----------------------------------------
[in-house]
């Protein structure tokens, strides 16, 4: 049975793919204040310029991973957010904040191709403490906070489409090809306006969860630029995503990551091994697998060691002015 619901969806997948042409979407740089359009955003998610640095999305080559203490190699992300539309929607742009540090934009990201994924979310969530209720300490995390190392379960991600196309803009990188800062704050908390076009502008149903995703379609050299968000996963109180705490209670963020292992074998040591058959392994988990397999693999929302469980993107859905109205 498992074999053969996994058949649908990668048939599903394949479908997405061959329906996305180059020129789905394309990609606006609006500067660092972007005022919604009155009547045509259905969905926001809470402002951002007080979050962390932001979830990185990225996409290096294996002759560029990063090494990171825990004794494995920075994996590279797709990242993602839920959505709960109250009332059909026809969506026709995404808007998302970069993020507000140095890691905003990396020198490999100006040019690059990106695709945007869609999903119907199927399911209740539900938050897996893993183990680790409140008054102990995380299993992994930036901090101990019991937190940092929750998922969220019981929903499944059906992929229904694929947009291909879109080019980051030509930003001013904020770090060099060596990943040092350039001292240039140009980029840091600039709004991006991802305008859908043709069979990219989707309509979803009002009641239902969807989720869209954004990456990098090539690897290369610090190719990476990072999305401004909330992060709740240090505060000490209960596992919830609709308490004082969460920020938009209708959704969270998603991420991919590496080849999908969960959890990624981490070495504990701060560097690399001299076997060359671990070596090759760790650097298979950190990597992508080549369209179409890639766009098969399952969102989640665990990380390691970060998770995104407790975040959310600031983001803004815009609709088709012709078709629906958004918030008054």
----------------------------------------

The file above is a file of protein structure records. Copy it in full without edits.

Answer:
[in-house]
């Protein structure tokens, strides 16, 4: 049975793919204040310029991973957010904040191709403490906070489409090809306006969860630029995503990551091994697998060691002015 619901969806997948042409979407740089359009955003998610640095999305080559203490190699992300539309929607742009540090934009990201994924979310969530209720300490995390190392379960991600196309803009990188800062704050908390076009502008149903995703379609050299968000996963109180705490209670963020292992074998040591058959392994988990397999693999929302469980993107859905109205 498992074999053969996994058949649908990668048939599903394949479908997405061959329906996305180059020129789905394309990609606006609006500067660092972007005022919604009155009547045509259905969905926001809470402002951002007080979050962390932001979830990185990225996409290096294996002759560029990063090494990171825990004794494995920075994996590279797709990242993602839920959505709960109250009332059909026809969506026709995404808007998302970069993020507000140095890691905003990396020198490999100006040019690059990106695709945007869609999903119907199927399911209740539900938050897996893993183990680790409140008054102990995380299993992994930036901090101990019991937190940092929750998922969220019981929903499944059906992929229904694929947009291909879109080019980051030509930003001013904020770090060099060596990943040092350039001292240039140009980029840091600039709004991006991802305008859908043709069979990219989707309509979803009002009641239902969807989720869209954004990456990098090539690897290369610090190719990476990072999305401004909330992060709740240090505060000490209960596992919830609709308490004082969460920020938009209708959704969270998603991420991919590496080849999908969960959890990624981490070495504990701060560097690399001299076997060359671990070596090759760790650097298979950190990597992508080549369209179409890639766009098969399952969102989640665990990380390691970060998770995104407790975040959310600031983001803004815009609709088709012709078709629906958004918030008054």